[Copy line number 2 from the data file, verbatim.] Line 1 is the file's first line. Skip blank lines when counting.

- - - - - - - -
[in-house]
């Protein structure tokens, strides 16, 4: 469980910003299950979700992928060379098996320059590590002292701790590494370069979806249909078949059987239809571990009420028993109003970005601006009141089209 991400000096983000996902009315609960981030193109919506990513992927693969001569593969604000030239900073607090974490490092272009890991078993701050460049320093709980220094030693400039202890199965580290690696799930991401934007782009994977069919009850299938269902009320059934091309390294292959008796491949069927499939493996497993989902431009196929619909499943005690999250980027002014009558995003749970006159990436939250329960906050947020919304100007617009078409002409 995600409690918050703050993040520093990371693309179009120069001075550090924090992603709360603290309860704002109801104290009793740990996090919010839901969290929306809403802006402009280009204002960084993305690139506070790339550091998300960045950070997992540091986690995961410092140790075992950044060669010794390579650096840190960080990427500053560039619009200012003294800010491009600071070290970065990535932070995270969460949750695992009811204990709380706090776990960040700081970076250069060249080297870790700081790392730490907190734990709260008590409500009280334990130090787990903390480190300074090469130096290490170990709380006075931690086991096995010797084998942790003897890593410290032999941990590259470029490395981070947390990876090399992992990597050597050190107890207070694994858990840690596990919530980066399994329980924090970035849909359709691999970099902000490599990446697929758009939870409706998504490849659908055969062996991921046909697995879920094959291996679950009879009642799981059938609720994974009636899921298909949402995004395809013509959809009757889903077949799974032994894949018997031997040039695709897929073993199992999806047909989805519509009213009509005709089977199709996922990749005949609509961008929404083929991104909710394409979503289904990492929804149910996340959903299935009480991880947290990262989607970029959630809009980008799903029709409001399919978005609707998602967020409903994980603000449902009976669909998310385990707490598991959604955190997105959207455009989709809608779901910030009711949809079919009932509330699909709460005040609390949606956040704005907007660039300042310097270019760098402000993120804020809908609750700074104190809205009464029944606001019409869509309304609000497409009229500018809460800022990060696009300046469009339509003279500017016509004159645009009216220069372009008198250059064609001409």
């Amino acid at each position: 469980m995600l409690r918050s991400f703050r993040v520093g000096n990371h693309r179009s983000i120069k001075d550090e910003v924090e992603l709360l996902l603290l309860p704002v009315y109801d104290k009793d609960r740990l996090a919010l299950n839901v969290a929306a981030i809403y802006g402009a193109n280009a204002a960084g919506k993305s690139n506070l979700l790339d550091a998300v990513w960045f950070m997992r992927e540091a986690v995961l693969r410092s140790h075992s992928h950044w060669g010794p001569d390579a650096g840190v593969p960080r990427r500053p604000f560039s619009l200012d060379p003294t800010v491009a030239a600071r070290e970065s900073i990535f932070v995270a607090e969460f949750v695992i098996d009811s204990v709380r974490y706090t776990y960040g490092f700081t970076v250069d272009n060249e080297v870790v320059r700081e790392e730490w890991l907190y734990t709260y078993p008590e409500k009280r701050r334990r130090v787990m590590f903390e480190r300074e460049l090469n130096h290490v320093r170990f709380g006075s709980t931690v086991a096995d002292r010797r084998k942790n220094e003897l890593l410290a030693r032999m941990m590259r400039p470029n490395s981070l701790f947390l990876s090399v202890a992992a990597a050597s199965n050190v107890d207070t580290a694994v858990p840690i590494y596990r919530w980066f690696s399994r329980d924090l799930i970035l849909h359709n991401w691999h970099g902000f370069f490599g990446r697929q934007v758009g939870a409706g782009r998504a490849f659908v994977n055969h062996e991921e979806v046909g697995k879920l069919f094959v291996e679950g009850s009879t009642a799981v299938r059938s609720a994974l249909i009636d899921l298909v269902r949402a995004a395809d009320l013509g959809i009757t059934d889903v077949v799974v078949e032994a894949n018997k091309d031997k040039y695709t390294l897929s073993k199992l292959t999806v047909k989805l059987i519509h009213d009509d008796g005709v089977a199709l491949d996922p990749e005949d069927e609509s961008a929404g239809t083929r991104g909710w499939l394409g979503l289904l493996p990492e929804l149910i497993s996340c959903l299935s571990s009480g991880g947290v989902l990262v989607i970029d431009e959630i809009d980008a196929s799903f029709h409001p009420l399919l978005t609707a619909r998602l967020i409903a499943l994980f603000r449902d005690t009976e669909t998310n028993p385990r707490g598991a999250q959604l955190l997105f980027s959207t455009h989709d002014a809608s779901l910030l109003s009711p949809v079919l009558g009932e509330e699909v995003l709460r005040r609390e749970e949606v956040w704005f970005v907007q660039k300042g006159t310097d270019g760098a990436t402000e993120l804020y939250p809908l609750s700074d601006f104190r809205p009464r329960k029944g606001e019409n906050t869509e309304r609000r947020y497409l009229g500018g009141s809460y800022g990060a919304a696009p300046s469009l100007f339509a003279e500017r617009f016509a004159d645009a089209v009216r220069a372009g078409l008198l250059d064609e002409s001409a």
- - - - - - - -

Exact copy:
């Protein structure tokens, strides 16, 4: 469980910003299950979700992928060379098996320059590590002292701790590494370069979806249909078949059987239809571990009420028993109003970005601006009141089209 991400000096983000996902009315609960981030193109919506990513992927693969001569593969604000030239900073607090974490490092272009890991078993701050460049320093709980220094030693400039202890199965580290690696799930991401934007782009994977069919009850299938269902009320059934091309390294292959008796491949069927499939493996497993989902431009196929619909499943005690999250980027002014009558995003749970006159990436939250329960906050947020919304100007617009078409002409 995600409690918050703050993040520093990371693309179009120069001075550090924090992603709360603290309860704002109801104290009793740990996090919010839901969290929306809403802006402009280009204002960084993305690139506070790339550091998300960045950070997992540091986690995961410092140790075992950044060669010794390579650096840190960080990427500053560039619009200012003294800010491009600071070290970065990535932070995270969460949750695992009811204990709380706090776990960040700081970076250069060249080297870790700081790392730490907190734990709260008590409500009280334990130090787990903390480190300074090469130096290490170990709380006075931690086991096995010797084998942790003897890593410290032999941990590259470029490395981070947390990876090399992992990597050597050190107890207070694994858990840690596990919530980066399994329980924090970035849909359709691999970099902000490599990446697929758009939870409706998504490849659908055969062996991921046909697995879920094959291996679950009879009642799981059938609720994974009636899921298909949402995004395809013509959809009757889903077949799974032994894949018997031997040039695709897929073993199992999806047909989805519509009213009509005709089977199709996922990749005949609509961008929404083929991104909710394409979503289904990492929804149910996340959903299935009480991880947290990262989607970029959630809009980008799903029709409001399919978005609707998602967020409903994980603000449902009976669909998310385990707490598991959604955190997105959207455009989709809608779901910030009711949809079919009932509330699909709460005040609390949606956040704005907007660039300042310097270019760098402000993120804020809908609750700074104190809205009464029944606001019409869509309304609000497409009229500018809460800022990060696009300046469009339509003279500017016509004159645009009216220069372009008198250059064609001409």